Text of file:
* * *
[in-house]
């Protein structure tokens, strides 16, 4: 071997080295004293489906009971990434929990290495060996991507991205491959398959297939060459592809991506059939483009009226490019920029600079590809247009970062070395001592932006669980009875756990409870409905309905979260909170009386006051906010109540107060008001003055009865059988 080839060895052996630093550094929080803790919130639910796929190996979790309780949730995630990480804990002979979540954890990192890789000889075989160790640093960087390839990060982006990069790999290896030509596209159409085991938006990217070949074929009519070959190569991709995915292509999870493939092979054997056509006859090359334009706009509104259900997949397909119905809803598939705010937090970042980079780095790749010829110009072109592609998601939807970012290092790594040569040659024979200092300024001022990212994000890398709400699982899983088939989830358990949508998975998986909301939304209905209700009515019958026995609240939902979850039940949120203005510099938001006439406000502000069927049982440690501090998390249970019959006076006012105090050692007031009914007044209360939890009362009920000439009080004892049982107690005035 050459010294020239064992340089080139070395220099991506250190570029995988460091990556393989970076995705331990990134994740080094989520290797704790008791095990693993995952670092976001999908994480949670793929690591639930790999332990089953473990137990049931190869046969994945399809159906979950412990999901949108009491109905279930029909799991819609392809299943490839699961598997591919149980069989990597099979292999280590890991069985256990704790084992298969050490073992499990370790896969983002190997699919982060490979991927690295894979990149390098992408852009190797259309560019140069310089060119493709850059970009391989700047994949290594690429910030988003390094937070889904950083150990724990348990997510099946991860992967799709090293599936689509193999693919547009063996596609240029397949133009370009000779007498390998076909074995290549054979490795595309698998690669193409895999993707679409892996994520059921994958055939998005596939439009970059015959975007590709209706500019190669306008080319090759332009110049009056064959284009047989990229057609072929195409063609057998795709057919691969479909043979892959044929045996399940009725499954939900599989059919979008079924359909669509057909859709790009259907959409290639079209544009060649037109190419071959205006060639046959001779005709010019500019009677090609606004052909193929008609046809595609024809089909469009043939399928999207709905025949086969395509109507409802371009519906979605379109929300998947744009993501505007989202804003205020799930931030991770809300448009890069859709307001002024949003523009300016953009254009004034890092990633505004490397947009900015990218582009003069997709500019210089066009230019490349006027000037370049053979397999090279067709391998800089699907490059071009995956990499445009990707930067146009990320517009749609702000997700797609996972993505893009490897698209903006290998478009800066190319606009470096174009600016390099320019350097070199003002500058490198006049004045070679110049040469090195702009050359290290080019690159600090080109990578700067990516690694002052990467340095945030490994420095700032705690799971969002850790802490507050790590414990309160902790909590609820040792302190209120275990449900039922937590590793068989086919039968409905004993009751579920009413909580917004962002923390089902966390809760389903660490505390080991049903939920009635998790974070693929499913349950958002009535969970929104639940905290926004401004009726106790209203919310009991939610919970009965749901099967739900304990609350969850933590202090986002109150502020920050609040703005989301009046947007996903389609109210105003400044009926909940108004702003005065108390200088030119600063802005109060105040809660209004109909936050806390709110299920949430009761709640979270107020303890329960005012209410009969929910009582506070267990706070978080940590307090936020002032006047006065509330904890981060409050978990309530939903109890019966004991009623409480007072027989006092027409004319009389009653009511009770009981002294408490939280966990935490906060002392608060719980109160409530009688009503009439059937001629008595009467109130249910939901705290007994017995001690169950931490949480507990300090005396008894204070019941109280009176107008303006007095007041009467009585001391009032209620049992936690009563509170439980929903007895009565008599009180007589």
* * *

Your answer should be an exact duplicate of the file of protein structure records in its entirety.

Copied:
[in-house]
């Protein structure tokens, strides 16, 4: 071997080295004293489906009971990434929990290495060996991507991205491959398959297939060459592809991506059939483009009226490019920029600079590809247009970062070395001592932006669980009875756990409870409905309905979260909170009386006051906010109540107060008001003055009865059988 080839060895052996630093550094929080803790919130639910796929190996979790309780949730995630990480804990002979979540954890990192890789000889075989160790640093960087390839990060982006990069790999290896030509596209159409085991938006990217070949074929009519070959190569991709995915292509999870493939092979054997056509006859090359334009706009509104259900997949397909119905809803598939705010937090970042980079780095790749010829110009072109592609998601939807970012290092790594040569040659024979200092300024001022990212994000890398709400699982899983088939989830358990949508998975998986909301939304209905209700009515019958026995609240939902979850039940949120203005510099938001006439406000502000069927049982440690501090998390249970019959006076006012105090050692007031009914007044209360939890009362009920000439009080004892049982107690005035 050459010294020239064992340089080139070395220099991506250190570029995988460091990556393989970076995705331990990134994740080094989520290797704790008791095990693993995952670092976001999908994480949670793929690591639930790999332990089953473990137990049931190869046969994945399809159906979950412990999901949108009491109905279930029909799991819609392809299943490839699961598997591919149980069989990597099979292999280590890991069985256990704790084992298969050490073992499990370790896969983002190997699919982060490979991927690295894979990149390098992408852009190797259309560019140069310089060119493709850059970009391989700047994949290594690429910030988003390094937070889904950083150990724990348990997510099946991860992967799709090293599936689509193999693919547009063996596609240029397949133009370009000779007498390998076909074995290549054979490795595309698998690669193409895999993707679409892996994520059921994958055939998005596939439009970059015959975007590709209706500019190669306008080319090759332009110049009056064959284009047989990229057609072929195409063609057998795709057919691969479909043979892959044929045996399940009725499954939900599989059919979008079924359909669509057909859709790009259907959409290639079209544009060649037109190419071959205006060639046959001779005709010019500019009677090609606004052909193929008609046809595609024809089909469009043939399928999207709905025949086969395509109507409802371009519906979605379109929300998947744009993501505007989202804003205020799930931030991770809300448009890069859709307001002024949003523009300016953009254009004034890092990633505004490397947009900015990218582009003069997709500019210089066009230019490349006027000037370049053979397999090279067709391998800089699907490059071009995956990499445009990707930067146009990320517009749609702000997700797609996972993505893009490897698209903006290998478009800066190319606009470096174009600016390099320019350097070199003002500058490198006049004045070679110049040469090195702009050359290290080019690159600090080109990578700067990516690694002052990467340095945030490994420095700032705690799971969002850790802490507050790590414990309160902790909590609820040792302190209120275990449900039922937590590793068989086919039968409905004993009751579920009413909580917004962002923390089902966390809760389903660490505390080991049903939920009635998790974070693929499913349950958002009535969970929104639940905290926004401004009726106790209203919310009991939610919970009965749901099967739900304990609350969850933590202090986002109150502020920050609040703005989301009046947007996903389609109210105003400044009926909940108004702003005065108390200088030119600063802005109060105040809660209004109909936050806390709110299920949430009761709640979270107020303890329960005012209410009969929910009582506070267990706070978080940590307090936020002032006047006065509330904890981060409050978990309530939903109890019966004991009623409480007072027989006092027409004319009389009653009511009770009981002294408490939280966990935490906060002392608060719980109160409530009688009503009439059937001629008595009467109130249910939901705290007994017995001690169950931490949480507990300090005396008894204070019941109280009176107008303006007095007041009467009585001391009032209620049992936690009563509170439980929903007895009565008599009180007589």